Secretary of State John Kerry said Tuesday that a plan for the Syria regime under President Bashar al-Assad to give up chemical weapons would need a United Nations Security Council resolution to go forward. Kerry was speaking in a Google+ hangout.
Earlier Tuesday, Russia had rejected a French plan to enforce a possible agreement with a binding U.N. Security Council resolution that would include a military option with Russian Foreign Minister Sergei Lavrov, telling the French such a proposal would be "unacceptable."
"We need a full resolution from the Security Council in order to have the confidence that this has the force that it ought to have," Kerry said. "That's our belief, and obviously, right now, the Russians are in a slightly different place on that. We'll have to see where we get to. Obviously, I'm not going to negotiate this out in public."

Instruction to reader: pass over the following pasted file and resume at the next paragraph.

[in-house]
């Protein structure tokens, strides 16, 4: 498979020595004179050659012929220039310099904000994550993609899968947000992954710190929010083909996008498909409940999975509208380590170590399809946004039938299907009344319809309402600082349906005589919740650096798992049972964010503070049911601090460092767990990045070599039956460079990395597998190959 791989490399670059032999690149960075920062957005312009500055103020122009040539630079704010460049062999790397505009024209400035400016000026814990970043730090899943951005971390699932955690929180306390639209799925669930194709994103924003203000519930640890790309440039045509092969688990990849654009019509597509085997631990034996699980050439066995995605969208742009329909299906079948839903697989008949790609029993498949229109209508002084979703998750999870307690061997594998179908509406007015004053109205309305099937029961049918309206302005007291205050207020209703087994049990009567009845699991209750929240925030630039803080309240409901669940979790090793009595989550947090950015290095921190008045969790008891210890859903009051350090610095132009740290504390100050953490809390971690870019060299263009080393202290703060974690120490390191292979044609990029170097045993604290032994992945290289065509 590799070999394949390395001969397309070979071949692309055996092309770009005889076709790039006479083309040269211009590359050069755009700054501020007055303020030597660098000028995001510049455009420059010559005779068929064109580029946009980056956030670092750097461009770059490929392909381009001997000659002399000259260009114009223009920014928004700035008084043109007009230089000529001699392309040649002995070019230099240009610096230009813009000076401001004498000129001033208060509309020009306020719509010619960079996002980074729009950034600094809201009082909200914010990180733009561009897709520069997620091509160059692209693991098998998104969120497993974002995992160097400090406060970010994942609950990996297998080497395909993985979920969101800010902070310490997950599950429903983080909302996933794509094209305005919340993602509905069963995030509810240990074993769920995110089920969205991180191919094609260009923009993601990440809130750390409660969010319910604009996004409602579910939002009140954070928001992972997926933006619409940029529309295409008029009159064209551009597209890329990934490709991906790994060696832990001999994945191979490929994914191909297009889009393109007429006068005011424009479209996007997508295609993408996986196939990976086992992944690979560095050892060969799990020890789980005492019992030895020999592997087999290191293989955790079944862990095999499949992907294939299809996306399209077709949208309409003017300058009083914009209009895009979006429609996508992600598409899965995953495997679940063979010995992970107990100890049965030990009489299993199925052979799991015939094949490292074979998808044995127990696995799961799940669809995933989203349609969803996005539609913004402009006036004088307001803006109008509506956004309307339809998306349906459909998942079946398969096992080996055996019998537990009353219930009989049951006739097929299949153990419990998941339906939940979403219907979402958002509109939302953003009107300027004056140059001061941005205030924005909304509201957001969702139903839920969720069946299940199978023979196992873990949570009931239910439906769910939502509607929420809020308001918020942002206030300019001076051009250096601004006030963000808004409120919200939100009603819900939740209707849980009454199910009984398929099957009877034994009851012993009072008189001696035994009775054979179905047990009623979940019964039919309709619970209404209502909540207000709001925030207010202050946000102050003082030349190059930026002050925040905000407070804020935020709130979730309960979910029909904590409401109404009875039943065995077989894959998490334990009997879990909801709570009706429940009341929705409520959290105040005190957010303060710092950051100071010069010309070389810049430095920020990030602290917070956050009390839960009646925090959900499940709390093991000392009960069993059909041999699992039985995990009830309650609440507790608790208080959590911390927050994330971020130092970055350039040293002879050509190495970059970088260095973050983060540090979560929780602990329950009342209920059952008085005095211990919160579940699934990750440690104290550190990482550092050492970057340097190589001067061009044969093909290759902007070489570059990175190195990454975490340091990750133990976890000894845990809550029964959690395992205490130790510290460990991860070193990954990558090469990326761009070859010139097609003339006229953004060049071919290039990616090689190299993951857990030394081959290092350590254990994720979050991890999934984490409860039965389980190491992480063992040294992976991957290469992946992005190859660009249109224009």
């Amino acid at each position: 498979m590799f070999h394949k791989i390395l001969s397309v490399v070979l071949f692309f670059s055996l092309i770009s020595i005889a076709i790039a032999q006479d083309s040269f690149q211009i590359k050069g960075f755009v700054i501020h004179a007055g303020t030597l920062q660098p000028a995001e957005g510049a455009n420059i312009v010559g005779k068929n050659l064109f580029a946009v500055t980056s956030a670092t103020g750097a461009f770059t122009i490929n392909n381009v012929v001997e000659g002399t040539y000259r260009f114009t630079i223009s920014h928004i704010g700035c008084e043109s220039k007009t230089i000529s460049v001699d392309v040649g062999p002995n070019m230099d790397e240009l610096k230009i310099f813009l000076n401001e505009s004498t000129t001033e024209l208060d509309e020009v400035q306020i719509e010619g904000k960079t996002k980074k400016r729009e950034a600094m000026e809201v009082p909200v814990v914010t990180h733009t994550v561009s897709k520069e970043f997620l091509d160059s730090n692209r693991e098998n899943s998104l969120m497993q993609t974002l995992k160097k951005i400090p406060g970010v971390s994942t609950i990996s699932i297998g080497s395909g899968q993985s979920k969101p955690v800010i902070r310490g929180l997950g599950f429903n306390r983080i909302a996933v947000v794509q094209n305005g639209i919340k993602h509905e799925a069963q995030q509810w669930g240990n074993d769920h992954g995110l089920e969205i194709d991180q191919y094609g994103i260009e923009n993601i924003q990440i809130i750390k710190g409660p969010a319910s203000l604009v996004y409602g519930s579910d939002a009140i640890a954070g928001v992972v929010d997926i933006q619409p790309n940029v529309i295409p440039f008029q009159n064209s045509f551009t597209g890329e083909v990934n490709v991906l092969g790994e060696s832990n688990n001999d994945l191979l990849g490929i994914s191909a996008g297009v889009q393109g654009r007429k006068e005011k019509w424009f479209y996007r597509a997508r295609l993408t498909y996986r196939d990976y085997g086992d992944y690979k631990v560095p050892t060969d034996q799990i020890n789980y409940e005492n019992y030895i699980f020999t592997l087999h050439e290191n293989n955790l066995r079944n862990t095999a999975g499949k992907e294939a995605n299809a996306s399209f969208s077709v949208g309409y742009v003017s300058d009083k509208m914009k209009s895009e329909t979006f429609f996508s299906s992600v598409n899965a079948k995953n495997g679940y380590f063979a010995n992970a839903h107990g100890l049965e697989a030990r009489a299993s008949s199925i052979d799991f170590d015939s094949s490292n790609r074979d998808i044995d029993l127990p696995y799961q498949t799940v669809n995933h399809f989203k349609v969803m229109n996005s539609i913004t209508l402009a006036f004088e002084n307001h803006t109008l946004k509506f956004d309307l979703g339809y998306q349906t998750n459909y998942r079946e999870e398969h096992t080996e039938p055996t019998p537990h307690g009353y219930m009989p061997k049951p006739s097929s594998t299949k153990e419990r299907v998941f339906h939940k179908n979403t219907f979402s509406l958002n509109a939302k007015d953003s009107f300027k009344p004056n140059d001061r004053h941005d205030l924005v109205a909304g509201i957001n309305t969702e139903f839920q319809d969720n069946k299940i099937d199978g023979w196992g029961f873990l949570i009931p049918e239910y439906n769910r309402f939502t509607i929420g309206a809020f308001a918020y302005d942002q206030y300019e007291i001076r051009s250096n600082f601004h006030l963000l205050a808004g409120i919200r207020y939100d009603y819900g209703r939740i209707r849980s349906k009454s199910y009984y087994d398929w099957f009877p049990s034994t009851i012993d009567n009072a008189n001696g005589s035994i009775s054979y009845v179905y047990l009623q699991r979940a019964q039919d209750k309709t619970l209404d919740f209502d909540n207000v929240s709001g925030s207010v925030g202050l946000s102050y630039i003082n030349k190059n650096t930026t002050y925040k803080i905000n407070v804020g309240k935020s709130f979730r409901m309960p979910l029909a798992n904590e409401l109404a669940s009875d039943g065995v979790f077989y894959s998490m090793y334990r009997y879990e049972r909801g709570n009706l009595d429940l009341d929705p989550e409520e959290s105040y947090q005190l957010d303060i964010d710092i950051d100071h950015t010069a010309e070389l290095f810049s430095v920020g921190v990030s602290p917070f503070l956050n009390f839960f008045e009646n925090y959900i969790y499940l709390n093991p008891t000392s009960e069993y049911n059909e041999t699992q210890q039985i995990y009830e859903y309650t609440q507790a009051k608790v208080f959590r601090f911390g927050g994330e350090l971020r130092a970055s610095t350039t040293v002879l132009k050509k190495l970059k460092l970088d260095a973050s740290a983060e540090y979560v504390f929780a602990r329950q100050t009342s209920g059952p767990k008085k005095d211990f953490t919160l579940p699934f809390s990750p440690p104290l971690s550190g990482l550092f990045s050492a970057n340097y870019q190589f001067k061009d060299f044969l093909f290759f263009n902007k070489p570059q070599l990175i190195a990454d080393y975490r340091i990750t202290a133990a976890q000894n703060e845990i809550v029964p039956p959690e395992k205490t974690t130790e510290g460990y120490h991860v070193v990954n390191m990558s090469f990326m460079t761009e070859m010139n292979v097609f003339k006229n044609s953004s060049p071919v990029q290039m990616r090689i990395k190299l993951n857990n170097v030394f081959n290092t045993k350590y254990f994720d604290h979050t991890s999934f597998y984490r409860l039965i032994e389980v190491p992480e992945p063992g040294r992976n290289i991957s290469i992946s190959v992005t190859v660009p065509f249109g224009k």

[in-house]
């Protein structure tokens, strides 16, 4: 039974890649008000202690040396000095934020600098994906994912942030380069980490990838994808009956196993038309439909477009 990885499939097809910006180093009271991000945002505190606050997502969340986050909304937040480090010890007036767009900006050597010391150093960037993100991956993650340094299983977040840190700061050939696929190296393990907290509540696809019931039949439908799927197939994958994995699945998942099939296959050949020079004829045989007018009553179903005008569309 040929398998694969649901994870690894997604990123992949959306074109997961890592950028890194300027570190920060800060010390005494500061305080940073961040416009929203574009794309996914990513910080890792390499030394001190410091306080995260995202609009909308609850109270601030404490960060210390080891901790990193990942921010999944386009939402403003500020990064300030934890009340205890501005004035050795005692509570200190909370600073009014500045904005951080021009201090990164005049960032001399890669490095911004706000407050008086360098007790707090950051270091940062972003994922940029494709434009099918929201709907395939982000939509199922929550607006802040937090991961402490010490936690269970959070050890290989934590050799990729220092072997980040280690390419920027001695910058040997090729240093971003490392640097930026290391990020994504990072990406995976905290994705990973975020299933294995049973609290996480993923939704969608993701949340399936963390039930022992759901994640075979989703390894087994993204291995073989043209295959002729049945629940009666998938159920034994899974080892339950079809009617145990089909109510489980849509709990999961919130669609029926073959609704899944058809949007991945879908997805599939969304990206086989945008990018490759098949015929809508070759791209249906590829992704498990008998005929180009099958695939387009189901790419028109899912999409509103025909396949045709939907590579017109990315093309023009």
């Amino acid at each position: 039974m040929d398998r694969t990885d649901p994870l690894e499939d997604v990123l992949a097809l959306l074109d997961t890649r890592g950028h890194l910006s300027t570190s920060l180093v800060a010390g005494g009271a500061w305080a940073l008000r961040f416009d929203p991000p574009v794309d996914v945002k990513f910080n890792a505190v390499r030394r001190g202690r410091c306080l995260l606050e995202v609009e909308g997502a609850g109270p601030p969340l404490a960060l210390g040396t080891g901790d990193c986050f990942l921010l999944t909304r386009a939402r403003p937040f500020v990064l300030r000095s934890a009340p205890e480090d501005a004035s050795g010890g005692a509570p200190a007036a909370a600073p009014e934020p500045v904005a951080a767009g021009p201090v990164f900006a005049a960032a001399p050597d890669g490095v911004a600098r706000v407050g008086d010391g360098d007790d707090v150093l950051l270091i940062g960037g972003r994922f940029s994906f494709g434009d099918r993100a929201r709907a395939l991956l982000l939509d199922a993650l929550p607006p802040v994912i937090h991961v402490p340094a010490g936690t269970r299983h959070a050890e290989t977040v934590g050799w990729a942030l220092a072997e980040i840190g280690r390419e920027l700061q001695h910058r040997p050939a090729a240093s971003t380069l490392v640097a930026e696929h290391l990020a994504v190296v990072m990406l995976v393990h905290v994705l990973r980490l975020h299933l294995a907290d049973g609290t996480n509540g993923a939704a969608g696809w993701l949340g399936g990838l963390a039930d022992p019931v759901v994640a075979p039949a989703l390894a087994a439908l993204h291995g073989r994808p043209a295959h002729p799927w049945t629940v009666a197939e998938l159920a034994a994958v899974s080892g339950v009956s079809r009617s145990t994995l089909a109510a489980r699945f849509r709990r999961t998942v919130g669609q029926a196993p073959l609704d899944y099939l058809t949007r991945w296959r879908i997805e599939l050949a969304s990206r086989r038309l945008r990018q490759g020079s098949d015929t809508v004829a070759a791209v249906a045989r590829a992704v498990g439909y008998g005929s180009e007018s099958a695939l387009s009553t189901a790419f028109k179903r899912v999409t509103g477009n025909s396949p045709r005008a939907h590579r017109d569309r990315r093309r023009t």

Russian President Vladimir Putin also told Russian state television station Russia Today that for a proposal to work, the United States would have to back off the threat of military force.
"Certainly, this is all reasonable, it will function and will work out, only if the U.S. and those who support it on this issue pledge to renounce the use of force, because it is difficult to make any country — Syria or any other country in the world — to unilaterally disarm if there is military action against it under consideration," Putin said.
Kerry said in London Monday that Assad could avoid a U.S. attack by "turning over every single bit of his chemical weapons to the international community in the next week — turn it over, all of it, without delay, and allow the full and total accounting."
The Russian foreign minister subsequently made that offer to Syria, and the Syrian foreign minister reportedly welcomed the idea. On Monday, the State Department originally tried to walk back Kerry's statement, with spokeswoman Marie Harf calling it a "rhetorical statement about a scenario that we think is highly unlikely" at a press briefing.